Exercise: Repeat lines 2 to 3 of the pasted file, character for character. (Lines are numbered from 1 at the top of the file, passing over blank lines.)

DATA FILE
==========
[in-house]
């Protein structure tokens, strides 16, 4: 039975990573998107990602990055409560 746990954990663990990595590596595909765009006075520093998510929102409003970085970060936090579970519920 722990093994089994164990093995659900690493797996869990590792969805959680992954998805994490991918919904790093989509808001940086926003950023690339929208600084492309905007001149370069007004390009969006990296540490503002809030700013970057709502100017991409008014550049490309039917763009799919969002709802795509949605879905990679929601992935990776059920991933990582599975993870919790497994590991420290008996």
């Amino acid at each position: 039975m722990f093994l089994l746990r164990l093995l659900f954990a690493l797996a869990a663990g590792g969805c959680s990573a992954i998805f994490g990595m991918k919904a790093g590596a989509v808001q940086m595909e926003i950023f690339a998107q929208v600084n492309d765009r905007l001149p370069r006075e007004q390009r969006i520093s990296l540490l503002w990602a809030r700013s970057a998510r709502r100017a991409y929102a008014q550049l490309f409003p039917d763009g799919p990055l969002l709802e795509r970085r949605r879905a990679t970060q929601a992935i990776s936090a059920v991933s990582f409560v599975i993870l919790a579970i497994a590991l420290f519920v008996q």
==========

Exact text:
């Protein structure tokens, strides 16, 4: 039975990573998107990602990055409560 746990954990663990990595590596595909765009006075520093998510929102409003970085970060936090579970519920 722990093994089994164990093995659900690493797996869990590792969805959680992954998805994490991918919904790093989509808001940086926003950023690339929208600084492309905007001149370069007004390009969006990296540490503002809030700013970057709502100017991409008014550049490309039917763009799919969002709802795509949605879905990679929601992935990776059920991933990582599975993870919790497994590991420290008996």
């Amino acid at each position: 039975m722990f093994l089994l746990r164990l093995l659900f954990a690493l797996a869990a663990g590792g969805c959680s990573a992954i998805f994490g990595m991918k919904a790093g590596a989509v808001q940086m595909e926003i950023f690339a998107q929208v600084n492309d765009r905007l001149p370069r006075e007004q390009r969006i520093s990296l540490l503002w990602a809030r700013s970057a998510r709502r100017a991409y929102a008014q550049l490309f409003p039917d763009g799919p990055l969002l709802e795509r970085r949605r879905a990679t970060q929601a992935i990776s936090a059920v991933s990582f409560v599975i993870l919790a579970i497994a590991l420290f519920v008996q």